Amid continued tensions in the Valley, Union home minister reiterates that he’s willing to talk to all stakeholders for resolving all problems of the state
Amid rising concerns among the people and political stakeholders in Kashmir over the Supreme Court’s forthcoming verdict on a petition that seeks quashing of Article 35A that gives the state some special rights, union home minister Rajnath Singh has assured that the Centre “will not go against the sentiments” of the Kashmiri people on the polarising issue.
Singh, who is on a four-day visit to the strife-torn northern state, spoke to the media in Srinagar on a range of issues including the possible abrogation of Article 35A, militancy in the Valley, need for confidence building measures and the Centre’s roadmap for restoring lasting peace in the region.
“I understand there is no scope for doubt or suspicion (on whether Article 35A will be quashed). Nowhere has the central government initiated anything with regard to this issue. We have not gone to court. I am not talking only about Article 35A. Whatever we do, whatever our government does, we will not do anything against the sentiments of the people here. We will respect them,” Singh said, replying to a volley of questions over the Centre’s stand on a petition in the Supreme Court that demands abrogation of Article 35A.
Article 35A is a provision in the Indian Constitution under Article 370 that grants special rights and privileges to the State and its citizens. While the BJP has traditionally been a votary of quashing the Article, the latest row over the issue began when the Centre informed the Supreme Court during arguments in a case that demands abrogation of the special constitutional provision that the matter requires a “larger debate”. The Centre’s submission was at variance with previous governments which had always insisted that Article 35A should not be diluted or quashed.
Singh’s clarification expectedly was welcomed by the two key Kashmiri political parties like the ruling PDP – with which the BJP is in alliance in the state – and the National Conference. Former J&K chief minister Omar Abdullah of the NC said: “This is a very important statement from the Union home minister. His assurance will go a long way towards silencing the noises against Article 35A. The Union government must now file a counter affidavit in the Supreme Court to defend Article 35A. That is the way to carry this assurance forward.”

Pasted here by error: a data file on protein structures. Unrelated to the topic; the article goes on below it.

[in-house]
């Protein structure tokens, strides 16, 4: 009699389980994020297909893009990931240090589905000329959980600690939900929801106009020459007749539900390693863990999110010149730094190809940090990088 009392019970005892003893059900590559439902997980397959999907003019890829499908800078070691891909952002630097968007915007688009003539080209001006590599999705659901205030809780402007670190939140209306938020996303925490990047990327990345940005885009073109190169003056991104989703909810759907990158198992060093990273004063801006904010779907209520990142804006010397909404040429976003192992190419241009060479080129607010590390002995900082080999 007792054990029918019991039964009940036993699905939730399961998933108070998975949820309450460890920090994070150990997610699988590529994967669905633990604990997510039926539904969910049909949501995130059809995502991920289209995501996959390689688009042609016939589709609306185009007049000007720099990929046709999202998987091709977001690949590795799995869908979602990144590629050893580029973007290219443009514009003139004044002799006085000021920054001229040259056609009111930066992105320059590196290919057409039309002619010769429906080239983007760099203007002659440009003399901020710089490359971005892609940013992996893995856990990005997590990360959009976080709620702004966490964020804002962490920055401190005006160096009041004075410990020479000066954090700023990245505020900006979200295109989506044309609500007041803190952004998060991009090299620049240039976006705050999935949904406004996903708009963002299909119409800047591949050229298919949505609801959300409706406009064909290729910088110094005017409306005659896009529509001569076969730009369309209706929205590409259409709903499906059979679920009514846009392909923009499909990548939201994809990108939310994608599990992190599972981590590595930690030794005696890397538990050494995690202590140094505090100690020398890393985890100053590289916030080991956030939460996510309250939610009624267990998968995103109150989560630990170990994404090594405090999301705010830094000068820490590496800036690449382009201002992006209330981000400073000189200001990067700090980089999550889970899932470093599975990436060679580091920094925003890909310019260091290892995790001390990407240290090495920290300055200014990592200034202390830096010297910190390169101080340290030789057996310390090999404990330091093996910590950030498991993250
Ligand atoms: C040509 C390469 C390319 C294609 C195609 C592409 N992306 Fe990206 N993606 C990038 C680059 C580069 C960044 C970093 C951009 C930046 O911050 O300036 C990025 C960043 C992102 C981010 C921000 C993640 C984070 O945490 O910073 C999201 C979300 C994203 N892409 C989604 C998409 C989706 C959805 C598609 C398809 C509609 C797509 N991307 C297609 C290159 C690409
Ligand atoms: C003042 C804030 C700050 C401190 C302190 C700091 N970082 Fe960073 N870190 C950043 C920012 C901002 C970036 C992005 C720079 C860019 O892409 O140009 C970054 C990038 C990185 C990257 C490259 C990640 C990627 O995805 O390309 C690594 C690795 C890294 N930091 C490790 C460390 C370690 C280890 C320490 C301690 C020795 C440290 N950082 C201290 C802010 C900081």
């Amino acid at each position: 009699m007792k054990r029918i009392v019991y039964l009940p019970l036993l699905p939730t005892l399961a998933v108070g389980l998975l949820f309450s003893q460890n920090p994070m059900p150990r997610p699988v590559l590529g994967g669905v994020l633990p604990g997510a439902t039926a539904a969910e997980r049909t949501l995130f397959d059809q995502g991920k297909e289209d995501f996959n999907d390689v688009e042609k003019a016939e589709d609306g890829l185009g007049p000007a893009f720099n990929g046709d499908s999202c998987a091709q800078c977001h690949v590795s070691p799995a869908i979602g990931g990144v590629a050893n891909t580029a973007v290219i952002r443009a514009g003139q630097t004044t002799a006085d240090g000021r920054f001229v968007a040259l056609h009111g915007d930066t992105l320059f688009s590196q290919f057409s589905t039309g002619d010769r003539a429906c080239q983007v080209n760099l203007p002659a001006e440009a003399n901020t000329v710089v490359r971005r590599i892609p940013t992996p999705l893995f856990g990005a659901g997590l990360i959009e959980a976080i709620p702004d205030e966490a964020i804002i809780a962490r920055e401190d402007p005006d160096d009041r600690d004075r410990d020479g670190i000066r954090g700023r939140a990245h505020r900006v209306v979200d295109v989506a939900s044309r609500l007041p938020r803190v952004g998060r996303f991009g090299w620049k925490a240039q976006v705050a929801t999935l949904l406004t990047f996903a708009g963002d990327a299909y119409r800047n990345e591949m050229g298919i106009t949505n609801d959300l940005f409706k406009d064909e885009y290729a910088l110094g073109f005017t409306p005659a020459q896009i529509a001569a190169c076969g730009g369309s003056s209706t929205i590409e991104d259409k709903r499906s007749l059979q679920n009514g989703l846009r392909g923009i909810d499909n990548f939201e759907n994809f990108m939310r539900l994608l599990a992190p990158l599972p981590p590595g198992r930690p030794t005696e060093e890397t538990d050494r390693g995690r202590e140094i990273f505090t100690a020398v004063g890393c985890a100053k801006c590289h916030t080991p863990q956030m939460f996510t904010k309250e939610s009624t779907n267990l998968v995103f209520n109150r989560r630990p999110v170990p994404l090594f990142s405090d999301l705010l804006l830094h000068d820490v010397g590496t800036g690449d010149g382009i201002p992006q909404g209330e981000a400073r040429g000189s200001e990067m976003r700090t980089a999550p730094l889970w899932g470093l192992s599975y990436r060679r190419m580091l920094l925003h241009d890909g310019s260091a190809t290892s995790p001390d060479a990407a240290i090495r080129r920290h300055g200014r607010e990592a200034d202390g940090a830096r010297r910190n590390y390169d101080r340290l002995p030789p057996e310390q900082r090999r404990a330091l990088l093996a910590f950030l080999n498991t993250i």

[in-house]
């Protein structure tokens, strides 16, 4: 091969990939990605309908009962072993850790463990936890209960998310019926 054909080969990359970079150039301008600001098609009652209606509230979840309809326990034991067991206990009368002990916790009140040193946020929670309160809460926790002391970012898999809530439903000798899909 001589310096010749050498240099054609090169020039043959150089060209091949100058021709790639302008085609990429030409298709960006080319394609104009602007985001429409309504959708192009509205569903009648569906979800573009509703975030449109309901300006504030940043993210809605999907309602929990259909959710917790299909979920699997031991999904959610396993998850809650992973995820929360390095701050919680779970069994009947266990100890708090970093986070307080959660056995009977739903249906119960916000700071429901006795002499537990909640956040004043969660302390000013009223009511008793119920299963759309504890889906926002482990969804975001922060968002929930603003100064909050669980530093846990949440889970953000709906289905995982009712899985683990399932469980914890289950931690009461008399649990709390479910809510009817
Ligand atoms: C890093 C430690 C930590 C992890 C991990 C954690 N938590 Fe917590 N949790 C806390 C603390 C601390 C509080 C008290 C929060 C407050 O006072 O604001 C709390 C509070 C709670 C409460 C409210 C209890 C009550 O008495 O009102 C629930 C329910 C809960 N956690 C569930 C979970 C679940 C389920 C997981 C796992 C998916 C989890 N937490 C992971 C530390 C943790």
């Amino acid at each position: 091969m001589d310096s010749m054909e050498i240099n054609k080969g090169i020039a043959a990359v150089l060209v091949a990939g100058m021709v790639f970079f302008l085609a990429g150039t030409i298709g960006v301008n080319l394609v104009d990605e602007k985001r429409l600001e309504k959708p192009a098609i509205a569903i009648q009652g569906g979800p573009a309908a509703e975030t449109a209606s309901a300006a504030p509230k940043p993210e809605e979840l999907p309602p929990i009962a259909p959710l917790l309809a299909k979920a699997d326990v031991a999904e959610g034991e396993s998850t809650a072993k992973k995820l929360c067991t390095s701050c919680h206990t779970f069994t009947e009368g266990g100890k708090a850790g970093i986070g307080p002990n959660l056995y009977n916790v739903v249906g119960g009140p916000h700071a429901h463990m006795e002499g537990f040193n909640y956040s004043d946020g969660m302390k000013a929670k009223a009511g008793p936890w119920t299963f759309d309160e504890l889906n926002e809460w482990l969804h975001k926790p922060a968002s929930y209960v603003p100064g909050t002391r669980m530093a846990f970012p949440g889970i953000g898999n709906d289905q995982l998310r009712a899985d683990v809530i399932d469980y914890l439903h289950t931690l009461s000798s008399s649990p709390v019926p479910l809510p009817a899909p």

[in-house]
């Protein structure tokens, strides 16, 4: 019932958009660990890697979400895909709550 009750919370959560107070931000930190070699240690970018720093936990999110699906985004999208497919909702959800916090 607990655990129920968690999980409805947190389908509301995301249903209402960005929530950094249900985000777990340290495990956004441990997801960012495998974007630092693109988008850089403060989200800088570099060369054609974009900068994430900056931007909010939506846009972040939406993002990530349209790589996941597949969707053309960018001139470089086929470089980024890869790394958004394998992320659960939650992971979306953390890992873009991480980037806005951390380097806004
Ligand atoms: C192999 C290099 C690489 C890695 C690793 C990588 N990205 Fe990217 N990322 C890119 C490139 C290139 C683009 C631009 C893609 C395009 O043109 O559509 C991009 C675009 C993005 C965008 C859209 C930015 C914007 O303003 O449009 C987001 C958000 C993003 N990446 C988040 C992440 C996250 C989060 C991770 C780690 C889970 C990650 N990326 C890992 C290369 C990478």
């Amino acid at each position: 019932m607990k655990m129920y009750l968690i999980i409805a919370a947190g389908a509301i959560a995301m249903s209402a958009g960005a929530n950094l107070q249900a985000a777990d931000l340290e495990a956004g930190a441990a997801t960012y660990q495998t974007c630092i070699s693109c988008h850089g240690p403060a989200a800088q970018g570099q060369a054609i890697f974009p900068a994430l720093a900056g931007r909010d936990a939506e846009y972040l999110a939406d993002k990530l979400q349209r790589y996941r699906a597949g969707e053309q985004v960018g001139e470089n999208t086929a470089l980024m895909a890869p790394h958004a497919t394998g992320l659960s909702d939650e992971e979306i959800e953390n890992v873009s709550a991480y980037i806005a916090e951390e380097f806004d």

Asked whether Prime Minister Narendra Modi’s government was willing to speak to separatists and leaders of the Hurriyat Conference in Kashmir to find a solution to the problems of the state, Singh said: “Whenever I have come here, I have come with an open heart and an open mind. I said I want to speak to everyone. People who have to talk should step forward.”
At a time when Kashmir was repeatedly witnessing major unrest among its civilian population, especially the youth, with recurring incidents of stone pelting and violent protests by them against the security forces deployed in the conflict areas of the Valley, Singh advocated for a more humanitarian approach towards stone pelters.
The union home minister said he had told the state government and security agencies not to be harsh with minors arrested for stone-pelting. “At the security review meeting, I told them, that small children, those under 18 years… many of them would have committed a crime, a mistake after coming under somebody’s influence. But they should not be treated like criminals. Whatever action you have to take against them should be under the Juvenile Justice Act. I also appeal to the stone-pelting youth to stay away from such activities.”
Singh, who had last month claimed that his government would find a permanent solution for the “Kashmir problem” by 2022, said that this solution would be based on “5 C’s – compassion, communication, co-existence, confidence-building and consistency”.
Talking tough on Pakistan and its role in spreading terror in Kashmir and other parts of the country, Singh said that while India had wanted good relations with its neighbour and made every effort to achieve them, the response from Pakistan “had not been what was expected”.
“What has the neighbour been doing… infiltrating terrorists. I want to tell Pakistan to stop infiltration,” Singh said.
Earlier, addressing displaced border villagers at a relief camp in Nowshera town in Rajouri district, Singh said that he had told the director general of Border Security Force (BSF) in 2014 that “we shouldn’t fire first but if they (Pakistani forces) fire even a single bullet then there should be no count of bullets from our side.”
Insisting that India “wasn’t weak anymore” under the leadership of Modi, the home minister said that the security forces in the Valley had been authorised to strike hard against Pakistan if the neighbour violates ceasefire or indulges in direct or indirect terror activity in the region.
“The situation has improved from what it was in 2014 after security forces were authorised to retaliate strongly. It will improve further in the days to come. Pakistan has no option but to stop ceasefire violations today or tomorrow. I assure all of you that situation will improve in the coming days,” he said.